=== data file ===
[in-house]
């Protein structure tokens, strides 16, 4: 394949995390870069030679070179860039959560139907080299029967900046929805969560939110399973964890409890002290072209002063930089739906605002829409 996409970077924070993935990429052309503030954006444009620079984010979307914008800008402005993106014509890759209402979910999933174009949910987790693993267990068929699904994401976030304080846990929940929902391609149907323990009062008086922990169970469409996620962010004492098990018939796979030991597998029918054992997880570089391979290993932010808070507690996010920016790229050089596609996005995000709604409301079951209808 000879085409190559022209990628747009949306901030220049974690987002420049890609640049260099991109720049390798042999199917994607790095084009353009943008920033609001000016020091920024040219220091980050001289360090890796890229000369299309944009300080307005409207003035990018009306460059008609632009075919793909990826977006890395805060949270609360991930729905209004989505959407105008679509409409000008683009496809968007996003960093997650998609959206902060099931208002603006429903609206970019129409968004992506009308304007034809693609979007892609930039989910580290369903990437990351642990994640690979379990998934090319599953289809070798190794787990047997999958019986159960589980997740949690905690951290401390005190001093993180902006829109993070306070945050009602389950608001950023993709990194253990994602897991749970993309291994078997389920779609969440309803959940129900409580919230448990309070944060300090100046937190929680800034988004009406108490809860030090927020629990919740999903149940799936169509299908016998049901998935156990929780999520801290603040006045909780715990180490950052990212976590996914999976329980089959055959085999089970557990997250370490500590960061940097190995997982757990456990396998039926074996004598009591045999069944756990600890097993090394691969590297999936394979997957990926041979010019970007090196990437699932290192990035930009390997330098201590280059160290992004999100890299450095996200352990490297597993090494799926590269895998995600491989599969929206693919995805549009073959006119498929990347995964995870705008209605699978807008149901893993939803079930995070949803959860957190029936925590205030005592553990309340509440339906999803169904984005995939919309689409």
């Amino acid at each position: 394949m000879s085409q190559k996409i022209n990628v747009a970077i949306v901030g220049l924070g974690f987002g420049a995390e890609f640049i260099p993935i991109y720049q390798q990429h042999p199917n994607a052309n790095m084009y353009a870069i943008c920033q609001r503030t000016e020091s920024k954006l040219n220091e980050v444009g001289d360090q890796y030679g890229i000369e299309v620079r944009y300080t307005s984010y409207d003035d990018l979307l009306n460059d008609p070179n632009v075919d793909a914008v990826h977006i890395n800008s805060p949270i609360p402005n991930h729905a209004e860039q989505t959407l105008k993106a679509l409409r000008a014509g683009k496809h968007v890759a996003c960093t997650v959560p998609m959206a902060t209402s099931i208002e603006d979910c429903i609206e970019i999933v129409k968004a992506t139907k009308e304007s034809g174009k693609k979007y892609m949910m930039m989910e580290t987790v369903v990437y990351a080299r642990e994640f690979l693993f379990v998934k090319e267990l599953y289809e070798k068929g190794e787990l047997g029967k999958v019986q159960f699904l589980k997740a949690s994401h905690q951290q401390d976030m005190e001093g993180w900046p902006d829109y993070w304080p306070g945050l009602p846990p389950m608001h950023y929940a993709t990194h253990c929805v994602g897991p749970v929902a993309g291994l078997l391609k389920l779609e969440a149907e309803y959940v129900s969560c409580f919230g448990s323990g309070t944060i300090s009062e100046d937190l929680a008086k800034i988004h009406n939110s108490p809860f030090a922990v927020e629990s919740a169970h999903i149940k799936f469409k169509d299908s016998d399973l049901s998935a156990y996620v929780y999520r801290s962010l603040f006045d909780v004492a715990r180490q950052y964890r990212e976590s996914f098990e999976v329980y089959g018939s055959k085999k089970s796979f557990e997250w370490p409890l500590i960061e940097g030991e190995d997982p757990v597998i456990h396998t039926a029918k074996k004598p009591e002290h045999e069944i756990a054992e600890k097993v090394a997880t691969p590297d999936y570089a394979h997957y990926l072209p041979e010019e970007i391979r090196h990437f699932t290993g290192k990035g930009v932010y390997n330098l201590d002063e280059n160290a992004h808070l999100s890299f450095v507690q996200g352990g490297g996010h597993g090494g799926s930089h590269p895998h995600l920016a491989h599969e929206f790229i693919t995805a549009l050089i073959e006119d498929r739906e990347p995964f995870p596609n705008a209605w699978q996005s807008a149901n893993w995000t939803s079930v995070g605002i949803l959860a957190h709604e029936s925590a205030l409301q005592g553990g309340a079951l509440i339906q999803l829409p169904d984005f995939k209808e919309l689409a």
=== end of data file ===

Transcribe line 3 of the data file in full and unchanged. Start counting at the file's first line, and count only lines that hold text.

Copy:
């Amino acid at each position: 394949m000879s085409q190559k996409i022209n990628v747009a970077i949306v901030g220049l924070g974690f987002g420049a995390e890609f640049i260099p993935i991109y720049q390798q990429h042999p199917n994607a052309n790095m084009y353009a870069i943008c920033q609001r503030t000016e020091s920024k954006l040219n220091e980050v444009g001289d360090q890796y030679g890229i000369e299309v620079r944009y300080t307005s984010y409207d003035d990018l979307l009306n460059d008609p070179n632009v075919d793909a914008v990826h977006i890395n800008s805060p949270i609360p402005n991930h729905a209004e860039q989505t959407l105008k993106a679509l409409r000008a014509g683009k496809h968007v890759a996003c960093t997650v959560p998609m959206a902060t209402s099931i208002e603006d979910c429903i609206e970019i999933v129409k968004a992506t139907k009308e304007s034809g174009k693609k979007y892609m949910m930039m989910e580290t987790v369903v990437y990351a080299r642990e994640f690979l693993f379990v998934k090319e267990l599953y289809e070798k068929g190794e787990l047997g029967k999958v019986q159960f699904l589980k997740a949690s994401h905690q951290q401390d976030m005190e001093g993180w900046p902006d829109y993070w304080p306070g945050l009602p846990p389950m608001h950023y929940a993709t990194h253990c929805v994602g897991p749970v929902a993309g291994l078997l391609k389920l779609e969440a149907e309803y959940v129900s969560c409580f919230g448990s323990g309070t944060i300090s009062e100046d937190l929680a008086k800034i988004h009406n939110s108490p809860f030090a922990v927020e629990s919740a169970h999903i149940k799936f469409k169509d299908s016998d399973l049901s998935a156990y996620v929780y999520r801290s962010l603040f006045d909780v004492a715990r180490q950052y964890r990212e976590s996914f098990e999976v329980y089959g018939s055959k085999k089970s796979f557990e997250w370490p409890l500590i960061e940097g030991e190995d997982p757990v597998i456990h396998t039926a029918k074996k004598p009591e002290h045999e069944i756990a054992e600890k097993v090394a997880t691969p590297d999936y570089a394979h997957y990926l072209p041979e010019e970007i391979r090196h990437f699932t290993g290192k990035g930009v932010y390997n330098l201590d002063e280059n160290a992004h808070l999100s890299f450095v507690q996200g352990g490297g996010h597993g090494g799926s930089h590269p895998h995600l920016a491989h599969e929206f790229i693919t995805a549009l050089i073959e006119d498929r739906e990347p995964f995870p596609n705008a209605w699978q996005s807008a149901n893993w995000t939803s079930v995070g605002i949803l959860a957190h709604e029936s925590a205030l409301q005592g553990g309340a079951l509440i339906q999803l829409p169904d984005f995939k209808e919309l689409a």